Africa is home to 30% of the world's mineral reserves. The irony is that a continent that is so rich in minerals is home of the world's poorest people.
Ghana President Nana Akufo-Addo
Speaking at the Investing in Minding Indabe, Ghanaian President Nana Akufo-Addo, said, “The story of mining in Africa is not a happy one.”
Deriving full benefit for the mineral wealth in Africa has been hampered by political instability and incompetence, as well as exploitative foreign mining companies. “Now, African governments are more competent and are more committed to the rule of law. Mining practises that were tolerated as recently as 20 years ago, aren’t tolerated today,” he said.
“Mining companies shouldn’t expect inflated profits. They must strike deals that are fair to all. Minerals are a public resource so contracts must be transparent and easily understood by the local communities,” the president said.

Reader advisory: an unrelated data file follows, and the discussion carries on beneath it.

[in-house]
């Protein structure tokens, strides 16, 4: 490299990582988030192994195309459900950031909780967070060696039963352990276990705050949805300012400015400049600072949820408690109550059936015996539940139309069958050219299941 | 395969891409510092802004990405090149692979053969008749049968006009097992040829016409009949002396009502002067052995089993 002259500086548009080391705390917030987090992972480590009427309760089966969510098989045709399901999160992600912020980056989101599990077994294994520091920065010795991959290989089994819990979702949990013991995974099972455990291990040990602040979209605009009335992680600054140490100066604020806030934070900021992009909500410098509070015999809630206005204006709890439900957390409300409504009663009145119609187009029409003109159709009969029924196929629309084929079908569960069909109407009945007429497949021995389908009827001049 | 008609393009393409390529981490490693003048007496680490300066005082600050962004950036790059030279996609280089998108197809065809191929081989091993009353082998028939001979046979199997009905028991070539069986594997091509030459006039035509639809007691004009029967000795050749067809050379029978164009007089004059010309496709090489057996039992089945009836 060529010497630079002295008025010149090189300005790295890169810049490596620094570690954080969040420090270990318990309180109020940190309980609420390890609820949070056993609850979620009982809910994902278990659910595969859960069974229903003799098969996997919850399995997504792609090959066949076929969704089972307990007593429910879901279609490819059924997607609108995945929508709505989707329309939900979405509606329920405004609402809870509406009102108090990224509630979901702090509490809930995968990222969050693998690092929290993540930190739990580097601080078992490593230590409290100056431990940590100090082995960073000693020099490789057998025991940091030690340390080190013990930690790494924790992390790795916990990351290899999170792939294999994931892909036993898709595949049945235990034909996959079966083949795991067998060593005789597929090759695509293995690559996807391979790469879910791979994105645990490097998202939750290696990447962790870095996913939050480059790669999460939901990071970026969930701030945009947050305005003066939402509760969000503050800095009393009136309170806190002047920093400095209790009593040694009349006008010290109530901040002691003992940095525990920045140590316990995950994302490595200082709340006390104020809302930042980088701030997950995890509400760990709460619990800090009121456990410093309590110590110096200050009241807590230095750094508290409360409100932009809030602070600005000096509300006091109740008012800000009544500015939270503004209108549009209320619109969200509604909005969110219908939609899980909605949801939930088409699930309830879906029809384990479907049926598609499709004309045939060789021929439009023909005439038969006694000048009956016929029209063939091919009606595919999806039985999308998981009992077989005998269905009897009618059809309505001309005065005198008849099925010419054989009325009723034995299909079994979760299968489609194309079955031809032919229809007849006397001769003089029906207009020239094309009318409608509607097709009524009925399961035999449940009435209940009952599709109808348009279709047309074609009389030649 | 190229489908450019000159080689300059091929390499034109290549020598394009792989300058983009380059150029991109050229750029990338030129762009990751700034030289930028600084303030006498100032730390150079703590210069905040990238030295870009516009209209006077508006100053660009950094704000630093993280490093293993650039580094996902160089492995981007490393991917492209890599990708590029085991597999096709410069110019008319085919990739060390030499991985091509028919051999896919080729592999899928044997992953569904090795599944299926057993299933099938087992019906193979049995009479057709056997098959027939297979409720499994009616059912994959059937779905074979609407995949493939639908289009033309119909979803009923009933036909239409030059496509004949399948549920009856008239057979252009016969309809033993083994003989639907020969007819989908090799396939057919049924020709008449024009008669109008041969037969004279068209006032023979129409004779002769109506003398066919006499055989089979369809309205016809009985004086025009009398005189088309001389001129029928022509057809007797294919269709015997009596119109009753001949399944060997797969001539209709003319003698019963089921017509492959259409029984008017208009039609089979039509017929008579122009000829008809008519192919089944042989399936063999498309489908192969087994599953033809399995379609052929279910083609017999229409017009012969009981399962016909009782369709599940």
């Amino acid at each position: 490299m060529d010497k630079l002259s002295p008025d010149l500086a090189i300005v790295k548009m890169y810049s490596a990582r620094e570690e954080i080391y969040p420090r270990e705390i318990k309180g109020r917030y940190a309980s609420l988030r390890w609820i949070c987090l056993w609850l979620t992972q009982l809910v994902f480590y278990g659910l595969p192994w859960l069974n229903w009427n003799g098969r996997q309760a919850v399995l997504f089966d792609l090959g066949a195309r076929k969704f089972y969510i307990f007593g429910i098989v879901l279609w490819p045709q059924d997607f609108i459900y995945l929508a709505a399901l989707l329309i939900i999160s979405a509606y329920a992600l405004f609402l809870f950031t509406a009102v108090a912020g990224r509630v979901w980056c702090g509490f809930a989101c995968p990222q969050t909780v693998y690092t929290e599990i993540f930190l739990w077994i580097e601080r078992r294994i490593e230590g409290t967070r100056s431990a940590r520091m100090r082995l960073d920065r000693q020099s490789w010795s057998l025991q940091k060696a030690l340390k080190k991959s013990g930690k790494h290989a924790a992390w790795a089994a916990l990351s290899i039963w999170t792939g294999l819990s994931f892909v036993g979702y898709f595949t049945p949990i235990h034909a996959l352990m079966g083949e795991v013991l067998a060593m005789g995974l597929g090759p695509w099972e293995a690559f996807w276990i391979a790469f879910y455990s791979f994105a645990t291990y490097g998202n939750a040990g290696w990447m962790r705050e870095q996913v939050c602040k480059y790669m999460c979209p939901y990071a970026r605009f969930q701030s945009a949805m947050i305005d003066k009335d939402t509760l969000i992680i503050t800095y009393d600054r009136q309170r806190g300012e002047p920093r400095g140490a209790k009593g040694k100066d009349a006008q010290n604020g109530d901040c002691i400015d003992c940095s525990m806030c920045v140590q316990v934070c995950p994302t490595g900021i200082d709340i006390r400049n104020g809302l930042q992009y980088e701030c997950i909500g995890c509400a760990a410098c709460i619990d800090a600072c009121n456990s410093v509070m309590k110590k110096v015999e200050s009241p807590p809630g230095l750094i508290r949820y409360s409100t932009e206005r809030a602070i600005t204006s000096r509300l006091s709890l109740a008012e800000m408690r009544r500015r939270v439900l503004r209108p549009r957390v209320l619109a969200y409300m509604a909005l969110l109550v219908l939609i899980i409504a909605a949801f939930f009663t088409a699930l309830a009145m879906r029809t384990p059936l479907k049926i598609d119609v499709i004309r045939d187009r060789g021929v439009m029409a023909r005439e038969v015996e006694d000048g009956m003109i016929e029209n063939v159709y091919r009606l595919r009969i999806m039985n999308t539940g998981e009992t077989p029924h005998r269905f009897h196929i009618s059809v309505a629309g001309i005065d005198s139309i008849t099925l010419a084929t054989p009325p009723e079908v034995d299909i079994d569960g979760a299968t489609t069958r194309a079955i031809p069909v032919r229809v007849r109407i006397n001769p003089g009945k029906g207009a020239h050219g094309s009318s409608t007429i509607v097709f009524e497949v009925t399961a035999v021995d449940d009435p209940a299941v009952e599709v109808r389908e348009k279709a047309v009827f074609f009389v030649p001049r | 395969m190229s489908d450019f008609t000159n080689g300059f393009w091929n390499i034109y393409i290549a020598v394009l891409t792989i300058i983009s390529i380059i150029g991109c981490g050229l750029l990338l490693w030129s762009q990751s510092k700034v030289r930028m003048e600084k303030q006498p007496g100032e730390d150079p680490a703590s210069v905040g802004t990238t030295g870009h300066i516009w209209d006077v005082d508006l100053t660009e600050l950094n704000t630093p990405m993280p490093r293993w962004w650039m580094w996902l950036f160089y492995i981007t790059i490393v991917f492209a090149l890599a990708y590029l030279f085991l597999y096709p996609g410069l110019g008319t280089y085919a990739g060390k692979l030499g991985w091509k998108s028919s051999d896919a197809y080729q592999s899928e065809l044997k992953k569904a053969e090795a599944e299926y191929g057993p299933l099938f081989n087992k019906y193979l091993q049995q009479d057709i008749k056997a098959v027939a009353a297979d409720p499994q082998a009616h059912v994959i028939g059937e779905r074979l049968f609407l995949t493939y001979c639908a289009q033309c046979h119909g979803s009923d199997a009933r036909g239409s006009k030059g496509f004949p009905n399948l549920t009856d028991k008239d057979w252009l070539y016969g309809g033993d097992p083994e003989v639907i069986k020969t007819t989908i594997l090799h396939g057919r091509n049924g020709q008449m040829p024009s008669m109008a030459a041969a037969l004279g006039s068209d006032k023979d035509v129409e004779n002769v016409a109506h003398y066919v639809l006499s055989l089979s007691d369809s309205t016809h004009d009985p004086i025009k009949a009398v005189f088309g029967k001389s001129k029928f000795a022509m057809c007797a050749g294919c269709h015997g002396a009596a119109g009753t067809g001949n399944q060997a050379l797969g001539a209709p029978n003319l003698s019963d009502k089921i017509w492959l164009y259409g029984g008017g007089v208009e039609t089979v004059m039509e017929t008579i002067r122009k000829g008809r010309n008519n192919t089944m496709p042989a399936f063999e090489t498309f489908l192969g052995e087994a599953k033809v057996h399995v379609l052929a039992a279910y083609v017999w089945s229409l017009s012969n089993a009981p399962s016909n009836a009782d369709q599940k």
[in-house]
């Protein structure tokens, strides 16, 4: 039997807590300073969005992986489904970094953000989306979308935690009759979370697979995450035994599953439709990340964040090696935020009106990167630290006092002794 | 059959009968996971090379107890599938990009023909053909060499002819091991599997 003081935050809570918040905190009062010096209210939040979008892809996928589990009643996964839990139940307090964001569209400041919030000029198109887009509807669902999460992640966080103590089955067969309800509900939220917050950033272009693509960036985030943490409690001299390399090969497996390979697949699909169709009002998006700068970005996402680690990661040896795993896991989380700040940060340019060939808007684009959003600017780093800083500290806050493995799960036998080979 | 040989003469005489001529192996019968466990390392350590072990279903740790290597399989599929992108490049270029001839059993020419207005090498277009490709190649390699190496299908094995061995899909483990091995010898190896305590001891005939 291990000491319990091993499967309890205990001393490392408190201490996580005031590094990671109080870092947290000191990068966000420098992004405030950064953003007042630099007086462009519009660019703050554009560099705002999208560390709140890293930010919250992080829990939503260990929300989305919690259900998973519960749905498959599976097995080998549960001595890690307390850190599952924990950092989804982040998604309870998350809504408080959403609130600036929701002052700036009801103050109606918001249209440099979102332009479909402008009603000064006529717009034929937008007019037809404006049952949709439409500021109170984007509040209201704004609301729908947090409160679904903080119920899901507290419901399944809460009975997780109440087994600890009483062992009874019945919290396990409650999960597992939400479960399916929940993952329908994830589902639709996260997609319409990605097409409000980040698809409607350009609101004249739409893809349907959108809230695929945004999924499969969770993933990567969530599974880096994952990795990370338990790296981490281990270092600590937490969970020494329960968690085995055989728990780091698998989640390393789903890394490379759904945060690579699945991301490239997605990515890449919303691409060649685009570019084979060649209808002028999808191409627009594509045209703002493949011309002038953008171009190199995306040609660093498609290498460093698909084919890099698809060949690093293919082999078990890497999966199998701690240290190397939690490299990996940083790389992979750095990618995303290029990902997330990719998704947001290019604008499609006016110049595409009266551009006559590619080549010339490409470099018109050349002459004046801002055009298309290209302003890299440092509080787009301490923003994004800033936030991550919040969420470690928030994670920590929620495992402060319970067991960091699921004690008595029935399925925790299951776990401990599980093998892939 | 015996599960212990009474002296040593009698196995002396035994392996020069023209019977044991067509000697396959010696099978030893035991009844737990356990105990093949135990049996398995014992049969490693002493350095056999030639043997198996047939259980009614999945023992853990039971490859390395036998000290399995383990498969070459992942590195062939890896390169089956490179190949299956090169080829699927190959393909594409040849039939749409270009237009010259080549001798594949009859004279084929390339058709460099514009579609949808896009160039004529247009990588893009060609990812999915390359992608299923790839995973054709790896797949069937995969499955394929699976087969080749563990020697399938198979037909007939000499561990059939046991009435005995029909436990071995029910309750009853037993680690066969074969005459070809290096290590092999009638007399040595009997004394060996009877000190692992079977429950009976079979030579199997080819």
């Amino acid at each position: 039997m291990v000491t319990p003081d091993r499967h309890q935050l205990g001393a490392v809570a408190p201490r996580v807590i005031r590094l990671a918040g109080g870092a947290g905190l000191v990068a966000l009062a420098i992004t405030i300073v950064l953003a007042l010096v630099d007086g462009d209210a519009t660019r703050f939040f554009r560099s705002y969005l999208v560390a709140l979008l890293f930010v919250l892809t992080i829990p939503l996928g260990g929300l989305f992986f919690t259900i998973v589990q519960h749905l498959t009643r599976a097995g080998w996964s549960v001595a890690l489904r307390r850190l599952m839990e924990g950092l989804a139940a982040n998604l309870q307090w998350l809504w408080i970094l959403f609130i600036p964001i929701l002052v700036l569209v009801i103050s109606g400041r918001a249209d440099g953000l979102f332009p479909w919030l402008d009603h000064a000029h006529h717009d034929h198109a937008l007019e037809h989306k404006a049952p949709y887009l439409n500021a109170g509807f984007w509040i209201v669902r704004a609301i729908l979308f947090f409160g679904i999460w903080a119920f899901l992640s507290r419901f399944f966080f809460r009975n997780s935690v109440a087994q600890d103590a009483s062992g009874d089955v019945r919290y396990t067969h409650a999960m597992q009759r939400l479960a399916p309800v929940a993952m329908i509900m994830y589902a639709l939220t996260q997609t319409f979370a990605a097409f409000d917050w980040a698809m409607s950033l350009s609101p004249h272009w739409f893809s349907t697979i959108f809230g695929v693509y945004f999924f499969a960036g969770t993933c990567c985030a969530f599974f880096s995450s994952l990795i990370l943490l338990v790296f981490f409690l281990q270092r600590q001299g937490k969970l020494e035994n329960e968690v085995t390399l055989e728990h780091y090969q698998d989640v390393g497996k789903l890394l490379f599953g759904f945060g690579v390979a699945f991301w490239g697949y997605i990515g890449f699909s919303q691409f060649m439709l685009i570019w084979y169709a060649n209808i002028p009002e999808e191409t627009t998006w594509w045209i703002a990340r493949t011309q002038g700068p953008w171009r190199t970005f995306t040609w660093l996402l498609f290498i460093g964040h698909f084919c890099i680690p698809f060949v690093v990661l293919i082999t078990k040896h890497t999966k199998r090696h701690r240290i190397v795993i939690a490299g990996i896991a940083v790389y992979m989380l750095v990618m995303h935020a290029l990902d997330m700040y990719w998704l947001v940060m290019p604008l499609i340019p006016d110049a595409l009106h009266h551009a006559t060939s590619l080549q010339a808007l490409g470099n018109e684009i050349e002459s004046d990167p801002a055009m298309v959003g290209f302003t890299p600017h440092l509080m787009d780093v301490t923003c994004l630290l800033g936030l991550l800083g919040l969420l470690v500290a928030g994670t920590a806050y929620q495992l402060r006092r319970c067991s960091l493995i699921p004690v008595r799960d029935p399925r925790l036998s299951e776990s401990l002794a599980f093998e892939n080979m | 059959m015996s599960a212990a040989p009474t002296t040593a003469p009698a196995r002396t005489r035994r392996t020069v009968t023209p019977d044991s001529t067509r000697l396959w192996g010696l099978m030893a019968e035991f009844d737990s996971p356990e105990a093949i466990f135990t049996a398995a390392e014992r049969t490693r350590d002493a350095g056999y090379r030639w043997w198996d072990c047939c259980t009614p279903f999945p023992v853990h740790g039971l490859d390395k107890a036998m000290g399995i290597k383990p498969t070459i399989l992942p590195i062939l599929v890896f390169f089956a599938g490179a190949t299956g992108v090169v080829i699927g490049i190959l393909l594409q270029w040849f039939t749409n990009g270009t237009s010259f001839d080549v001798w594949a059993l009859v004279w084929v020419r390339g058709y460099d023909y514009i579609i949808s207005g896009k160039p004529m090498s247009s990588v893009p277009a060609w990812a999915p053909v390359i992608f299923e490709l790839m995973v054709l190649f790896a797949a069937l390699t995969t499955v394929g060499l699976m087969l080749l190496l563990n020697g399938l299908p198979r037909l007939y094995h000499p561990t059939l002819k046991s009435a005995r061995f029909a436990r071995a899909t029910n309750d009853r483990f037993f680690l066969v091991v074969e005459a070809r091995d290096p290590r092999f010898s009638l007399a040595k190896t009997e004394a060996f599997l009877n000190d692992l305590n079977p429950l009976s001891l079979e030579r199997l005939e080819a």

He said Africa cannot and should not be exporting raw materials, and with its large youthful population benefication is a way of creating jobs.
“Ghana is among the most stable mining jurisdiction. We are putting together regulation that will allow junior miners to benefit for local capital.”
He said that his country had a problem with illegal mining. Initially most of these were small subsistence operations, but then criminal syndicates moved in. “These were large scale and dangerous, which degraded the land and water sources.
“We placed a two-year ban on small-scale mining to allow the land to recover,” the president said.
Part of the programme included training the miners for alternative employment. It has paid off, as some of the most heavily polluted rivers are now showing signs of life, Akufo-Addo said.
“It’s time to make Africa prosperous. Africa doesn’t need to be poor to make others rich,” he concluded.